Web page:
“There are many methods for advertising. We just don’t want billboards in town for instance,” Lashbrook.

Asked about businesses that would like more freeway traffic exiting into their parts of town, Lashbrook said “A 60-foot pole sign would dramatically change the character of our community.”

In developing the town general plan there was strong public sentiment to limit the areas in Truckee with freeway-oriented usage, Lashbrook said. The town wants to limit businesses like gas stations and fast food to certain areas to ensure Truckee not become similar to other towns along Interstate 80, said Lashbrook.

“The town does not restrict franchises,” he said. “Nothing is wrong with these businesses as long as they meet our standards.”

The Truckee Donner Chamber of Commerce and Town of Truckee are working on a more comprehensive signage program intended to help area businesses, Lashbrook said. It will include signage to help get people to the downtown given the 267 Bypass, as well as other chamber of commerce-related signage, he said.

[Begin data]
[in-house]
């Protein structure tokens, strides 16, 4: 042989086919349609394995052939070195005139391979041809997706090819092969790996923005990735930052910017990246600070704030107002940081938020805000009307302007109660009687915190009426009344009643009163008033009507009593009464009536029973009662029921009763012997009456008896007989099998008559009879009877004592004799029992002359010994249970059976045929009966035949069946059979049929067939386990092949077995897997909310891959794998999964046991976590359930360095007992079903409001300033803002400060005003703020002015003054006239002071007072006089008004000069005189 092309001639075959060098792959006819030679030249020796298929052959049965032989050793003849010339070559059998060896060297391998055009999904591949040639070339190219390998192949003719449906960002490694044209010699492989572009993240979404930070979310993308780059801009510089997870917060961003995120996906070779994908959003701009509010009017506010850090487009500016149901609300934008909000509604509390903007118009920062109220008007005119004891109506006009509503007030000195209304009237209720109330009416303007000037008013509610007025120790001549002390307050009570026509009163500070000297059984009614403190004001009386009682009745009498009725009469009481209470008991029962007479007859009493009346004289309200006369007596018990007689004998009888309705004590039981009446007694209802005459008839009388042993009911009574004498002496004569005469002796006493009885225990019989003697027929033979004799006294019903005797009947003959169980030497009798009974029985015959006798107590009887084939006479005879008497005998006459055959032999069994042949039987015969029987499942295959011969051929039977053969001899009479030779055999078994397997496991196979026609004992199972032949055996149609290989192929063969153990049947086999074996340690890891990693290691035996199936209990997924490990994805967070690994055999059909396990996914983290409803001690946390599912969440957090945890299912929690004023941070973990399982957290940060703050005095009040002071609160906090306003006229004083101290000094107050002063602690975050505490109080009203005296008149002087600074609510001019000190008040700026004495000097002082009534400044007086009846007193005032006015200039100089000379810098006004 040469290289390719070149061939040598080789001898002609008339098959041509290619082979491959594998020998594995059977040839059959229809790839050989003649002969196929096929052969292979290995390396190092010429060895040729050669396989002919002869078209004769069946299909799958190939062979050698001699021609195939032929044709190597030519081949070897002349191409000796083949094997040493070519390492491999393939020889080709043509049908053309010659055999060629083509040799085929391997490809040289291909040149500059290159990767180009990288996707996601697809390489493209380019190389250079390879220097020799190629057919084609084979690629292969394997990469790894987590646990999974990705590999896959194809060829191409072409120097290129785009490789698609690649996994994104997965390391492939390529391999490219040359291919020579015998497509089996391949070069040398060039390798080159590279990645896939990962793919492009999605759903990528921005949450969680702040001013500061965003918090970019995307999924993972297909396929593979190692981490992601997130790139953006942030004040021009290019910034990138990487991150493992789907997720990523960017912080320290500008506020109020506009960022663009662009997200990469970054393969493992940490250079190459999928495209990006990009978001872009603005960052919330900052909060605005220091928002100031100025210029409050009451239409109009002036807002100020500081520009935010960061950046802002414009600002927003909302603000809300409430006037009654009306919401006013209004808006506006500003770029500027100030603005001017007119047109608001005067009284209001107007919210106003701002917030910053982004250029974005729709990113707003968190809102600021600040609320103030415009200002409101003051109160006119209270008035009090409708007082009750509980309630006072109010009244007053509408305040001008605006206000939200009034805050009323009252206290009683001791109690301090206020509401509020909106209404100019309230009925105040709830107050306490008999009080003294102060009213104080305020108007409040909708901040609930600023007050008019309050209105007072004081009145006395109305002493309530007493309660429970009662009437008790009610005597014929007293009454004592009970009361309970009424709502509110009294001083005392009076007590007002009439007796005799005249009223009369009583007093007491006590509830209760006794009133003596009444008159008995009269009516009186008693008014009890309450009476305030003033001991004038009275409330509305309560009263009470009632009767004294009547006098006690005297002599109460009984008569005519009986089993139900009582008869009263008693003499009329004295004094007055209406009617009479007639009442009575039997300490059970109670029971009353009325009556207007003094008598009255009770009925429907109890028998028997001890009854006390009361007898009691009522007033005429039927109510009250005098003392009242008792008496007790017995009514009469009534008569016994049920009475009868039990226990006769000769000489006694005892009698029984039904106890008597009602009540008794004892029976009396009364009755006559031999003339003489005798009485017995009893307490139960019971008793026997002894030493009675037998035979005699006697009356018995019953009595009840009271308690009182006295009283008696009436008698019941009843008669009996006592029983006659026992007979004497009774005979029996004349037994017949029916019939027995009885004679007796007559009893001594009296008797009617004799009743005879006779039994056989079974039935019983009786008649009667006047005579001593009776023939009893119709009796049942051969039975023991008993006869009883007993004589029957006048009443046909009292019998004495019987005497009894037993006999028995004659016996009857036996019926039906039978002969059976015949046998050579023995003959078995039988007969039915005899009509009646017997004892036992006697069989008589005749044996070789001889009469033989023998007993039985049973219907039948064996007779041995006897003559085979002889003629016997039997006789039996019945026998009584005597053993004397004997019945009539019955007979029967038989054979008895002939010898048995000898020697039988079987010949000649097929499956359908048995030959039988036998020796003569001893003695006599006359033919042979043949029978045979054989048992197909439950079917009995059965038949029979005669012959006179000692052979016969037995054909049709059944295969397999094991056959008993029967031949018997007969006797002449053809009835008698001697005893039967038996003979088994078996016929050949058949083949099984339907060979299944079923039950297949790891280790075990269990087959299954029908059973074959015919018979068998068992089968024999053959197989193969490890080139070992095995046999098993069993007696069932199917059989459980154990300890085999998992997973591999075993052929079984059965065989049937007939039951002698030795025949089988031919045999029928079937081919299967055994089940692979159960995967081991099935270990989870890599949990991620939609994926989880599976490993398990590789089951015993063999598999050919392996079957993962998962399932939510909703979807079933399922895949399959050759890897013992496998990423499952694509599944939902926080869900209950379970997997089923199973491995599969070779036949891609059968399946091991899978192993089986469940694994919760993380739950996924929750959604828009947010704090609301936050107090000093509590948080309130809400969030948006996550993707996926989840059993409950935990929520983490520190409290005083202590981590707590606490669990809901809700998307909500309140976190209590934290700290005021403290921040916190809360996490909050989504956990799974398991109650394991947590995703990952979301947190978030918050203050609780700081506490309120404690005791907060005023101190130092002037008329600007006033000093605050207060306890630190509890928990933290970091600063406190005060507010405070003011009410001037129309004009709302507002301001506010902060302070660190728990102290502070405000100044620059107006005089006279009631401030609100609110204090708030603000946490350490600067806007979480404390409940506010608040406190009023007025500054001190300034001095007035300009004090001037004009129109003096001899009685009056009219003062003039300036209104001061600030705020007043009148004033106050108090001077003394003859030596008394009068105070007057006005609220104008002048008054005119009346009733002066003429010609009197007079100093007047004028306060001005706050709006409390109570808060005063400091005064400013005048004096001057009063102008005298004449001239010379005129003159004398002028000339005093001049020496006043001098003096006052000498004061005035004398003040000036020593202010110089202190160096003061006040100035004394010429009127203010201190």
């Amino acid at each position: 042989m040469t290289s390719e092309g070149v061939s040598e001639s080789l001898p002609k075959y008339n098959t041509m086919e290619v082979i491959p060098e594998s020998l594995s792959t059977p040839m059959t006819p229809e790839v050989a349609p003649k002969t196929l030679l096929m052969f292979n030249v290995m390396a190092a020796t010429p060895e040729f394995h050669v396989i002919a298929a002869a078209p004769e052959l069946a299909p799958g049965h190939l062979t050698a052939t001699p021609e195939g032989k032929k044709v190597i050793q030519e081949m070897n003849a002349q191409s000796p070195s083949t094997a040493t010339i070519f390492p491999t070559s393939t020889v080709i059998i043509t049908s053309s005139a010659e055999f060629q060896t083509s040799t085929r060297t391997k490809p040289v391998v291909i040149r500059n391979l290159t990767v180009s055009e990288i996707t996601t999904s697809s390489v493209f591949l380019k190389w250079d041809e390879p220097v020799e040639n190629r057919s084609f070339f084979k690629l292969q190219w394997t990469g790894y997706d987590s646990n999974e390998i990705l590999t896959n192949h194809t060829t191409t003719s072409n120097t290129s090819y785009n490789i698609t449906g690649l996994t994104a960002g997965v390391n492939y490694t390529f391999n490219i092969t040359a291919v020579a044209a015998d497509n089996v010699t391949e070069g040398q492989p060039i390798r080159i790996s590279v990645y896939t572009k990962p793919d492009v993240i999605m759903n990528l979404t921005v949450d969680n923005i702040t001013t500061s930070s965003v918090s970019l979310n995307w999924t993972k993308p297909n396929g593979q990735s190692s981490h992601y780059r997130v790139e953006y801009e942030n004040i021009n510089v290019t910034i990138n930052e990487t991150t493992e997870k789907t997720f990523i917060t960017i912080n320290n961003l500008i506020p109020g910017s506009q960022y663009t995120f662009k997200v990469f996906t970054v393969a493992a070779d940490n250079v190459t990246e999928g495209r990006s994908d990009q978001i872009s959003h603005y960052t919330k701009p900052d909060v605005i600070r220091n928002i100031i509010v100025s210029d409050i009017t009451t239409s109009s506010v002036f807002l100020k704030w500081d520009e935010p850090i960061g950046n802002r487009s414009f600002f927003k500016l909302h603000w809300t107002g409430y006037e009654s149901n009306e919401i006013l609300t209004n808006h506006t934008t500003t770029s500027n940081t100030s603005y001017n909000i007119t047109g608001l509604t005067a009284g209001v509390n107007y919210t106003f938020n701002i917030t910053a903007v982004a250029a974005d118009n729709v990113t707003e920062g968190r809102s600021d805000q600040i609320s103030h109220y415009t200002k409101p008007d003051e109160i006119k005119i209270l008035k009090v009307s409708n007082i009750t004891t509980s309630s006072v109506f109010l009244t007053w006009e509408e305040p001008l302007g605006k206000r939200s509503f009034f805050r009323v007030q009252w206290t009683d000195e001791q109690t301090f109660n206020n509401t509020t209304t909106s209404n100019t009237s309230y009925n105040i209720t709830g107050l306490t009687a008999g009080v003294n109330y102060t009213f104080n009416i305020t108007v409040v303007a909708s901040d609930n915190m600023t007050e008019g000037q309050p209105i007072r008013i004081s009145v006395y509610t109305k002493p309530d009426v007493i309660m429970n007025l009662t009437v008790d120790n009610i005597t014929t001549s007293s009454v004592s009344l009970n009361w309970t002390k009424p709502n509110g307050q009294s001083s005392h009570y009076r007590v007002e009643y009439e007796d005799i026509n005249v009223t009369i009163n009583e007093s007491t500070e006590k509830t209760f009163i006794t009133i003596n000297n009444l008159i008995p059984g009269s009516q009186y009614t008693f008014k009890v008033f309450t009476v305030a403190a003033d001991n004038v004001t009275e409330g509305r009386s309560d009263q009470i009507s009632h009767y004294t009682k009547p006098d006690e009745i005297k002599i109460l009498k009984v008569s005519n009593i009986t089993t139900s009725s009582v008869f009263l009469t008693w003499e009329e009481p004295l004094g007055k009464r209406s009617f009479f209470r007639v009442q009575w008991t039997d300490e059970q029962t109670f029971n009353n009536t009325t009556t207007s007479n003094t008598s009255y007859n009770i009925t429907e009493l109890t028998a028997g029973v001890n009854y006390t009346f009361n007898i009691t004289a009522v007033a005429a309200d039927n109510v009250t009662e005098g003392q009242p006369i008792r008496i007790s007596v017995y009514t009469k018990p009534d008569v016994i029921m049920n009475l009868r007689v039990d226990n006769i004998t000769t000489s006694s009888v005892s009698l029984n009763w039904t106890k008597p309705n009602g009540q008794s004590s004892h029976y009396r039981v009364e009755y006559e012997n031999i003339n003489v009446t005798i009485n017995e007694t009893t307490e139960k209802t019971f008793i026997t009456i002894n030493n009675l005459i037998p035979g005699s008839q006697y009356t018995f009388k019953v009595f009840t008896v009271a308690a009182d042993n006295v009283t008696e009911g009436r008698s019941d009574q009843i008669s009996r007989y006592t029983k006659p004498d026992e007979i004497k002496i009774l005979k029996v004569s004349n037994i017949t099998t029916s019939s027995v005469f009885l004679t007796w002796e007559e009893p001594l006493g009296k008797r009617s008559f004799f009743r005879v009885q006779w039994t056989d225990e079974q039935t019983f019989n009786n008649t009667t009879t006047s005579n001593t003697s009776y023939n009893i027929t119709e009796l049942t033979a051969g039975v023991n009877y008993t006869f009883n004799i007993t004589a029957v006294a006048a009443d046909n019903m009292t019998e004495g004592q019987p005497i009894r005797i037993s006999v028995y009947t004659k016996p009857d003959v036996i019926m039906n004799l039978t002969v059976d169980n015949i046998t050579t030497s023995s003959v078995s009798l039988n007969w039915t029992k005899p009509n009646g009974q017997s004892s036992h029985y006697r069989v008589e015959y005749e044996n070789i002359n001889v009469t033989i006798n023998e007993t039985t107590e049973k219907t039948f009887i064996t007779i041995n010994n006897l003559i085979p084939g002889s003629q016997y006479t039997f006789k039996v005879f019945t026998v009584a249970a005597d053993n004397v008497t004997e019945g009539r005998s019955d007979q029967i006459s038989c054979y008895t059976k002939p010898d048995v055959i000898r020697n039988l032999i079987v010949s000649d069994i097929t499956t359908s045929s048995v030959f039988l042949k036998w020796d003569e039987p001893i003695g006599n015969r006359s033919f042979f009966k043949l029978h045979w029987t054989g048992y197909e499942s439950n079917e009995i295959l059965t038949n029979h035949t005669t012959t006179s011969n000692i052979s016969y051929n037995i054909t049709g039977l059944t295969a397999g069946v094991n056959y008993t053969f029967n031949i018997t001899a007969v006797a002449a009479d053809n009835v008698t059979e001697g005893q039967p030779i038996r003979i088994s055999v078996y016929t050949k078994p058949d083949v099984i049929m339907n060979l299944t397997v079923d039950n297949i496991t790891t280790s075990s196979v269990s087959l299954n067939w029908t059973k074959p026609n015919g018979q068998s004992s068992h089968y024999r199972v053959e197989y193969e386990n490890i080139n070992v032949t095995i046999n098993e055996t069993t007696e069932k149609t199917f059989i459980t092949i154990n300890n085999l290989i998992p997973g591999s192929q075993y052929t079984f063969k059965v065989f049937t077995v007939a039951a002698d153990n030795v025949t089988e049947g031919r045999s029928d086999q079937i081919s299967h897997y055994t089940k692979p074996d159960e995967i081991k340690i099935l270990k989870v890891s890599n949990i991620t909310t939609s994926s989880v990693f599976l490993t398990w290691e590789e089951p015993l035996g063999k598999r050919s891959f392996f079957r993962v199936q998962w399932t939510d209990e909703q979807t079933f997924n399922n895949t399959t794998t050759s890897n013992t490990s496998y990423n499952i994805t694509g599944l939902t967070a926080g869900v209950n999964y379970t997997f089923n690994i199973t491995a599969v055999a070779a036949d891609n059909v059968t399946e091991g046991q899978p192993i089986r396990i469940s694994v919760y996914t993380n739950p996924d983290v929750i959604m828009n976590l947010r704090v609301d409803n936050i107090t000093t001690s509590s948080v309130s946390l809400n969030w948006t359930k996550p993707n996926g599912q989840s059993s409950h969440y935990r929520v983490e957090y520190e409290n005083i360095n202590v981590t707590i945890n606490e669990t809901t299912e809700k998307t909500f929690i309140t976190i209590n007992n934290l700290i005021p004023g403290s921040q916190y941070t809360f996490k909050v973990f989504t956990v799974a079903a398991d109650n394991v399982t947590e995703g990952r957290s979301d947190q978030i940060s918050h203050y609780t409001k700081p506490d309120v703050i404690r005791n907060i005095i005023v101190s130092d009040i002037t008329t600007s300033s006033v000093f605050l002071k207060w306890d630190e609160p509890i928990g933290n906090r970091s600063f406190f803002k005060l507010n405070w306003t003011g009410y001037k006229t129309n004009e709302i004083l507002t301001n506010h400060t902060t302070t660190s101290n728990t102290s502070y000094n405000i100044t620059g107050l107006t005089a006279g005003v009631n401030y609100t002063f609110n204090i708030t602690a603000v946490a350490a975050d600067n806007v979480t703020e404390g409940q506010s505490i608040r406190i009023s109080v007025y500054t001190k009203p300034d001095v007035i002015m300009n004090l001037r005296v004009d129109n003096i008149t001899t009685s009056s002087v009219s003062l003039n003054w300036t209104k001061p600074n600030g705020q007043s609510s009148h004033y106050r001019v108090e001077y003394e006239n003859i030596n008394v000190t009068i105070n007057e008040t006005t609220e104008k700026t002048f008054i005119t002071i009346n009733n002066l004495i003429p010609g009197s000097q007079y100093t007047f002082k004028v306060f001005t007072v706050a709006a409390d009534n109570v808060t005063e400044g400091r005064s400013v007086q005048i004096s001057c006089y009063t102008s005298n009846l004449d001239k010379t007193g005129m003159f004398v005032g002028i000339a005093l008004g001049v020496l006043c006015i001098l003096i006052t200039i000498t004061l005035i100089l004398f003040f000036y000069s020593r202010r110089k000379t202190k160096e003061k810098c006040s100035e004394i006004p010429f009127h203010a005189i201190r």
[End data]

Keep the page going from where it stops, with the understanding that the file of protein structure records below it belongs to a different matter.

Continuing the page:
Just outside the Truckee town limits, near the airport at Great Mountain Furniture, Larry Sargent is also challenged by sign requirements. He has run into similar problems while trying to meet Placer County’s requirements.

“While part of it is probably my fault; I feel like I am trying to hit a moving target. I am not sure there is a real rule,” Sargent said.

“Placer County has been reasonable. I just wish there was clearer criteria,” said Sargent, who is preparing to go back to the county to get another sign permit.

He said he has found what neighboring businesses have in signage, doesn’t necessarily apply to him.

“Right should be right for everyone, not depending which way your building is facing, or the wind is blowing,” he said.

Runway Cafe owner, Amy Burke, whose business is in Nevada County but outside of Truckee town limits, has had her own experiences with signage. At the same location for almost six years, she attributes her success to a lot of good customers who she find her by word of mouth.

“Business is currently really good,” Burke said. “I get a lot of business park customers, contractors from Lahontan, and during the summer walk-ins from the airport.”